LTC bill scarce in details

LTC bill scarce in details
Bobbi Ann Brady

By MPP Bobbi Ann Brady

To The Haldimand Press

Ontario’s Bill 7, More Beds, Better Care Act, 2022, recently passed through the Legislature. I voted against Bill 7 because it was scarce in details.

Sometimes it’s not what the legislation contains but rather the information it doesn’t.

I agree the issue of ALC (alternative level of care) beds has long plagued our province’s hospitals. Ontario hospitals have nearly 6,000 patients in ALC beds, and the current government wants to move them out. Given there is already a long list of seniors waiting for a long-term care bed, it begs the question of where the government will move these 6,000 patients. At the beginning of 2022, about 3,500 people in the Haldimand-Norfolk catchment area were waiting to get into a long-term care home.

While the previous government failed to build new homes, families are concerned Bill 7 will see loved ones moved from a hospital to a long-term care facility far from home.

The legislation will not allow patients to be physically forced into a long-term care home; however, questions remain about who will foot the bill for the continued ALC bed if they refuse a transfer. That ALC bed could become an uninsured bed at the cost of up to $1,800 per day.

While the question of cost has been asked several times over the past few weeks, the best the Premier has offered is that the price per day will not be what he called an “absolutely ridiculous” $1,800 per day. The Premier, however, has of yet, not told us who will pay.

Families fear officials will coerce seniors into moving far from home if they must choose between a transfer or paying out of pocket. Coercion is no way to fix our ailing healthcare system, and it is no way to treat our seniors who have worked hard and deserve only the best in their golden years.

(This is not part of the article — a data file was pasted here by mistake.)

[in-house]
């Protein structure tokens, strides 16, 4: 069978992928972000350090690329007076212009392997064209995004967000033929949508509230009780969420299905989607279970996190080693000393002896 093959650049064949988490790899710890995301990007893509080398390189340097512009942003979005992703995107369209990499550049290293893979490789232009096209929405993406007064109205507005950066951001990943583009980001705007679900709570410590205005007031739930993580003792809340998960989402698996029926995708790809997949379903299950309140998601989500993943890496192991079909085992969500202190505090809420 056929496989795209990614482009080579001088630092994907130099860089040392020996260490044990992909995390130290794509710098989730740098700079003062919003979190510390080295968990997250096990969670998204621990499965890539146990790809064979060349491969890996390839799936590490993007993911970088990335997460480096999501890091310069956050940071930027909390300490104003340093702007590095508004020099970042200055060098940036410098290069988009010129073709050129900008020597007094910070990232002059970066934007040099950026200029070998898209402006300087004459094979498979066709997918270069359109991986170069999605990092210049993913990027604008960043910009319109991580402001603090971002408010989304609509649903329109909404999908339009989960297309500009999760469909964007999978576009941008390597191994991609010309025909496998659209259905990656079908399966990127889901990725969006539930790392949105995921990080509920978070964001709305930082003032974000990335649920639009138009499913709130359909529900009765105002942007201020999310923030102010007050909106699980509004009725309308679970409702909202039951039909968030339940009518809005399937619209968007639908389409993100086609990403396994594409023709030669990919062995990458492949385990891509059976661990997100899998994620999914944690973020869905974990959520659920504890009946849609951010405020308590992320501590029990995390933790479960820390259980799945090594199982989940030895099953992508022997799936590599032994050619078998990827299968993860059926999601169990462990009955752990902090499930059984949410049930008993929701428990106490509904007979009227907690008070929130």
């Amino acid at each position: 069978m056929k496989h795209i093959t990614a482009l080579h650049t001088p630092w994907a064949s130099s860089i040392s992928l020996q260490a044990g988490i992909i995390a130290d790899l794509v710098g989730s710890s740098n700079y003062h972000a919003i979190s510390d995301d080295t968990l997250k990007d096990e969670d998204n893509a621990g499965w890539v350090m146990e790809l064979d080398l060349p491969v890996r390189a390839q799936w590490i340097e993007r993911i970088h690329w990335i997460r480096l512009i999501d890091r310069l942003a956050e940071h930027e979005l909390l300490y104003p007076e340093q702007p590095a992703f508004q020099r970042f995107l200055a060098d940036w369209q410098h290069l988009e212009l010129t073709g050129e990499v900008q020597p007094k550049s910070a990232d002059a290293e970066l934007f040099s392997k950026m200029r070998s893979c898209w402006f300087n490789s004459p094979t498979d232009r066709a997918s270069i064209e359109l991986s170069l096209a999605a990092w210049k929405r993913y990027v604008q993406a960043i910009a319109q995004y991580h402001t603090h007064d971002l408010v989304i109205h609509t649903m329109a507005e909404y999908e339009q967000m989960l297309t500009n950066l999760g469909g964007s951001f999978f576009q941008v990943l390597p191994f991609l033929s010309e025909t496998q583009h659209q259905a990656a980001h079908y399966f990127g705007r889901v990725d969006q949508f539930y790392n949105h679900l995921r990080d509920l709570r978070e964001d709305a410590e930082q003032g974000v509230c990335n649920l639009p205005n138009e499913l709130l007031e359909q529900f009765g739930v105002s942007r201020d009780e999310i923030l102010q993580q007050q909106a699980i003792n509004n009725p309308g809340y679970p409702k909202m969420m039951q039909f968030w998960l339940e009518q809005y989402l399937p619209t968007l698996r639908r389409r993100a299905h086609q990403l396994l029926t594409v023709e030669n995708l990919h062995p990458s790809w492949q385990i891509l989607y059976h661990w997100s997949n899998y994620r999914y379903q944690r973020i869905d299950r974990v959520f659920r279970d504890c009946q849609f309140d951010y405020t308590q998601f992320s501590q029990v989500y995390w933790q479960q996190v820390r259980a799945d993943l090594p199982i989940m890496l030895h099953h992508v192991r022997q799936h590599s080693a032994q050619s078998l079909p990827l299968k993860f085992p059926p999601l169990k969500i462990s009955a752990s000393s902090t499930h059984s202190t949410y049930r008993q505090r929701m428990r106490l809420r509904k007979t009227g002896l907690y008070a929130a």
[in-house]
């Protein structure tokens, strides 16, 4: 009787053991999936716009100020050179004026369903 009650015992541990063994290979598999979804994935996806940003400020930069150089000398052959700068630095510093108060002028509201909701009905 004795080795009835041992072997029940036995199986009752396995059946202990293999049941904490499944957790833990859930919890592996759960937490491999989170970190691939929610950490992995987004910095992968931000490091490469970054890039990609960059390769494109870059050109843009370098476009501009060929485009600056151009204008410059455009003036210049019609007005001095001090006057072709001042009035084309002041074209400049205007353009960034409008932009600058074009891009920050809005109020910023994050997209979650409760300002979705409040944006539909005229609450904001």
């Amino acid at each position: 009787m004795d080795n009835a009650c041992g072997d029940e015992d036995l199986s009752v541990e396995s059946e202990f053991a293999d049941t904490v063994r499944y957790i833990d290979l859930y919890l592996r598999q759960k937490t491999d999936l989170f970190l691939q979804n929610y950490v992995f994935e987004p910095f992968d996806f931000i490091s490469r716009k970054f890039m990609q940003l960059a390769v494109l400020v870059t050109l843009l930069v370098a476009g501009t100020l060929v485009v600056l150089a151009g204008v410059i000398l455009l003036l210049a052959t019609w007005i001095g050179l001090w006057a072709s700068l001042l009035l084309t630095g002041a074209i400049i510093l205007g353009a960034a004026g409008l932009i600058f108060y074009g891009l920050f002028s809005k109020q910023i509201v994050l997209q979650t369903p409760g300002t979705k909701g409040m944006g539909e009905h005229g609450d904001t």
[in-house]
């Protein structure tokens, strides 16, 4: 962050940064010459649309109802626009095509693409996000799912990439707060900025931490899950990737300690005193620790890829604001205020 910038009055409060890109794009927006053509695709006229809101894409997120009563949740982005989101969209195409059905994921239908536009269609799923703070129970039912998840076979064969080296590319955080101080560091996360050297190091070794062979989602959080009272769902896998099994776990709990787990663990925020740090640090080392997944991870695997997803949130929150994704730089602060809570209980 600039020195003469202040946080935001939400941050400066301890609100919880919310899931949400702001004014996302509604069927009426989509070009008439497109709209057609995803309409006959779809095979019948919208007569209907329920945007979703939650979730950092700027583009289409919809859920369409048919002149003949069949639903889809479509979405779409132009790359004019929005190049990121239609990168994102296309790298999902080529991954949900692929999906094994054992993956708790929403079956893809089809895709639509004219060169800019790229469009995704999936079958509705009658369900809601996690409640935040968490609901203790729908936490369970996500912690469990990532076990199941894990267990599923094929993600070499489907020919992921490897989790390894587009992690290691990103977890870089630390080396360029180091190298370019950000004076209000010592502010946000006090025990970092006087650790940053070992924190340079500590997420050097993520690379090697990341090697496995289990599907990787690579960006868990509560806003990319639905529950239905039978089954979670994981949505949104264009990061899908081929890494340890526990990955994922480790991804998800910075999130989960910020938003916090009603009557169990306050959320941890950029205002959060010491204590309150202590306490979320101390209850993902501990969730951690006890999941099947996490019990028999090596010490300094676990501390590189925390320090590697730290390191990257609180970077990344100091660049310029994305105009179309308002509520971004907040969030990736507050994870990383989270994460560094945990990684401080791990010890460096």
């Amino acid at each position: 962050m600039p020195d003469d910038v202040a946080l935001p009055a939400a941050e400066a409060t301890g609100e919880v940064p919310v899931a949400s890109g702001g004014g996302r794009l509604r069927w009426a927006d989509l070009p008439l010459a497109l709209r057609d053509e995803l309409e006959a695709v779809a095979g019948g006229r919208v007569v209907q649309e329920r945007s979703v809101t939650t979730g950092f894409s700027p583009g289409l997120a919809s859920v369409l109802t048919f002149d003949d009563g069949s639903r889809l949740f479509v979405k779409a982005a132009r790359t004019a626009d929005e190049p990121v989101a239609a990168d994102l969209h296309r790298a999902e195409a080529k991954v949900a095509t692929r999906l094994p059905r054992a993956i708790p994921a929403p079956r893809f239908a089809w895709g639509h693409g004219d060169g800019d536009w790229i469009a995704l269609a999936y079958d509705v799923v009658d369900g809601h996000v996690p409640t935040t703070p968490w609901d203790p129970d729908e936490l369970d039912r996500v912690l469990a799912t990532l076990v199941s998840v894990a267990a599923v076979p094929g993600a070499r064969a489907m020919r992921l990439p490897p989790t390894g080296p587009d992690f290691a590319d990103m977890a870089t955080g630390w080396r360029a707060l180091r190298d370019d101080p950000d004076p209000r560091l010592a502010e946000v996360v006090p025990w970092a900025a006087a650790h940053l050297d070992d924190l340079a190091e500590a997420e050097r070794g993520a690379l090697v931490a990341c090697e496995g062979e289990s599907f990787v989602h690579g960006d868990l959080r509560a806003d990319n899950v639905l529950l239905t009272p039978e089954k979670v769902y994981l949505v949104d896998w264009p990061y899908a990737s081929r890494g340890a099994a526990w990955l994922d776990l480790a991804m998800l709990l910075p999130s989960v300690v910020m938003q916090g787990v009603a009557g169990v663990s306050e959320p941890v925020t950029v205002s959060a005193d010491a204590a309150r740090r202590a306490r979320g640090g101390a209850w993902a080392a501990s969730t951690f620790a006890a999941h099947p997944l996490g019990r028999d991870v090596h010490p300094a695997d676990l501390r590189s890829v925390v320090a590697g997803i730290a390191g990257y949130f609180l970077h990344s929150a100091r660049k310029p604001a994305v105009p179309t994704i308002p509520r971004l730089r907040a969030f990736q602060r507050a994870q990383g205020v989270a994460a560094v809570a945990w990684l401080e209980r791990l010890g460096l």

I do not believe this bill has anything to do with opening-up hospital beds because, as I mentioned above, there are few beds available in nursing homes across Ontario. This spring, the government announced it was on track to build 30,000 new long-term care beds by 2028. I fully support the creation of additional beds. However, Bill 7 will be enacted well before 2028. Over the past year, I have seen beds approved at local facilities, and yet we continue to wait for the expansion of these homes.

If the government wants to open up ALC beds and move seniors into nursing homes within their community, they could start by getting shovels in the ground at homes where beds were previously approved. If they had made good on past promises, patients would not be lying in ALC beds, and they would already be in long-term care close to home.

After carefully considering the bill, I remain unclear about its true intention. Time will tell, I suppose. Perhaps we’d all be less suspicious if the government had sent the legislation to a committee where the public could have asked questions and given feedback. 

Instead, the government decided to ram Bill 7 through the House so they could move seniors into fictitious beds where a shortage of nurses and personal support workers remain.